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For more information about OnlineEd and their education for real estate brokers, principal brokers, property managers, and mortgage brokers, visit www.OnlineEd.com.

 All information contained in this posting is deemed correct as of the date of publication, but is not guaranteed by the author and may have been obtained by third-party sources. Due to the fluid nature of the subject matter, regulations, requirements and laws, prices and all other information may or may not be correct in the future and should be verified if cited, shared or otherwise republished.

7 Things Real Estate Brokers Need to Know About TRID

TRID, it’s really not all that complicated for the real estate broker

By Jeff Sorg, OnlineEd Blog

(Listen to this post in audio)

what you need to know(December 18, 2015) – TRID is an acronym for TILA/RESPA Integrated Disclosure and is part of Know Before You Owe – Mortgages, the CFPB’s mortgage initiative designed to help consumers understand their loan options, shop for the mortgage that’s best for them, and avoid costly surprises at loan closing. The TRID rules became effective October 3, 2015. Here are seven important things real estate brokers will want to know about TRID:

  1. The buyer’s settlement statement is now called the Closing Disclosure or CD. You will want to become familiar with this form so you can explain it to your buyer clients. View a pdf copy view the closing disclosure.
  2. Your settlement agent cannot send you a copy of the CD. If you want a copy, and you should, you will need to get it from your buyer.
  3. The CD must be delivered by the mortgage lender to the buyer at least three business days before closing.
  4. In limited circumstances, a change to the CD after it is delivered to the buyer might trigger a new three-day waiting period if the buyer changes loan products, a prepayment penalty is added, or the change causes the previously disclosed annual percentage rate to be inaccurate.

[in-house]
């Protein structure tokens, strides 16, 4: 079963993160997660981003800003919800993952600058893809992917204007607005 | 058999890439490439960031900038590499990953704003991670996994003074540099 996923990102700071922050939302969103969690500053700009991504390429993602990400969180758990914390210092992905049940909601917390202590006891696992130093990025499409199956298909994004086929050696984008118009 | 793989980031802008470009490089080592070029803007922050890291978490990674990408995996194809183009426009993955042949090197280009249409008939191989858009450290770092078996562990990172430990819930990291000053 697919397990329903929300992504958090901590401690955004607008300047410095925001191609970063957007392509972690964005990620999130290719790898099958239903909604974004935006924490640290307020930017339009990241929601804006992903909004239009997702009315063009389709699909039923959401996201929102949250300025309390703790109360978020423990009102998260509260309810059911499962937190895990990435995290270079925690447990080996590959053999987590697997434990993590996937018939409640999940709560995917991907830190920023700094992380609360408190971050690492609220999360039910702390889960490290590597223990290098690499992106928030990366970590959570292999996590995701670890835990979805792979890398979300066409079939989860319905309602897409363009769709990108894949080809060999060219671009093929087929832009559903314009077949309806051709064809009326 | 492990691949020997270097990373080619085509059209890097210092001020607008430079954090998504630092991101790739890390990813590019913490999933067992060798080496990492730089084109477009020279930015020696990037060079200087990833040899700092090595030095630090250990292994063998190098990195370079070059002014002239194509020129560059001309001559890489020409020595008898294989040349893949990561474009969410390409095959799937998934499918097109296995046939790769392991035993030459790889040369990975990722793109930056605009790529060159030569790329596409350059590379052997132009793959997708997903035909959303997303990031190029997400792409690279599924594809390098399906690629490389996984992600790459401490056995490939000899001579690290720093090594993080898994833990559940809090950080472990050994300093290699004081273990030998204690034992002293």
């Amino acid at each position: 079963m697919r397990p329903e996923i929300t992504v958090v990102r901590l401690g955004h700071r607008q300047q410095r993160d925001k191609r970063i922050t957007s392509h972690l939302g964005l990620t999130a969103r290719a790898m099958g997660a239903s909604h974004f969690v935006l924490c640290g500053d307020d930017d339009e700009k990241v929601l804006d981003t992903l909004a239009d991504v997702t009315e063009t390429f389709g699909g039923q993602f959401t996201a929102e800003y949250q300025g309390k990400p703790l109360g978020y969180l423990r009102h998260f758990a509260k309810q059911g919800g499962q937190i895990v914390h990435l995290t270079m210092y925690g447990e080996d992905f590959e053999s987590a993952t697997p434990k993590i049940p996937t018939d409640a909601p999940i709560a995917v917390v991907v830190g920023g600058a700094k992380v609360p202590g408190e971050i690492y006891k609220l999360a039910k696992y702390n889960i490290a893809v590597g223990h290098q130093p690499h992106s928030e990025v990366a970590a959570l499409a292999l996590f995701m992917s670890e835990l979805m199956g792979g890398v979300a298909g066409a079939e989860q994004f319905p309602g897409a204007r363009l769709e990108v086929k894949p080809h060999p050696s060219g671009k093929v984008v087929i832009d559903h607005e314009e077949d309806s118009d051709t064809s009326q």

5. Your settlement agent will need your real estate company’s license number and your personal real estate license number.
  6. You’ll want to get your settlement agent all of your buyer paid charges at least 10-to-14 days before closing so these can be communicated to the lender in order for the lender to prepare an accurate CD and meet the requirements for its delivery to the buyer.
  7. Plan on 45 day closings, and be sure to extend your purchase contracts if new waiting periods are triggered as you get close to this date.

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For more information about OnlineEd and their education for real estate brokers, principal brokers, property managers, and mortgage brokers, visit www.OnlineEd.com.

 All information contained in this posting is deemed correct as of the date of publication, but is not guaranteed by the author and may have been obtained by third-party sources. Due to the fluid nature of the subject matter, regulations, requirements and laws, prices and all other information may or may not be correct in the future and should be verified if cited, shared or otherwise republished.

It’s Official! CFPB Moves TRID Implementation Date to October 3, 2015

(Jeff Sorg, OnlineEd) – The Consumer Financial Protection Bureau has issued a final rule moving the effective date of the Know Before You Owe mortgage disclosure rule, also called the TILA-RESPA Integrated Disclosures, or TRID, to October 3, 2015.

The final rule issued today also includes technical corrections to two provisions of the Know Before You Owe mortgage disclosure rule.

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For more information about OnlineEd and their education for real estate brokers, principal brokers, property managers, and mortgage brokers, visit www.OnlineEd.com.

  This article was published on July 21, 2015. All information contained in this posting is deemed correct and current as of this date, but is not guaranteed by the author and may have been obtained by third-party sources. Due to the fluid nature of the subject matter, regulations, requirements and laws, prices and all other information may or may not be correct in the future and should be verified if cited, shared or otherwise republished.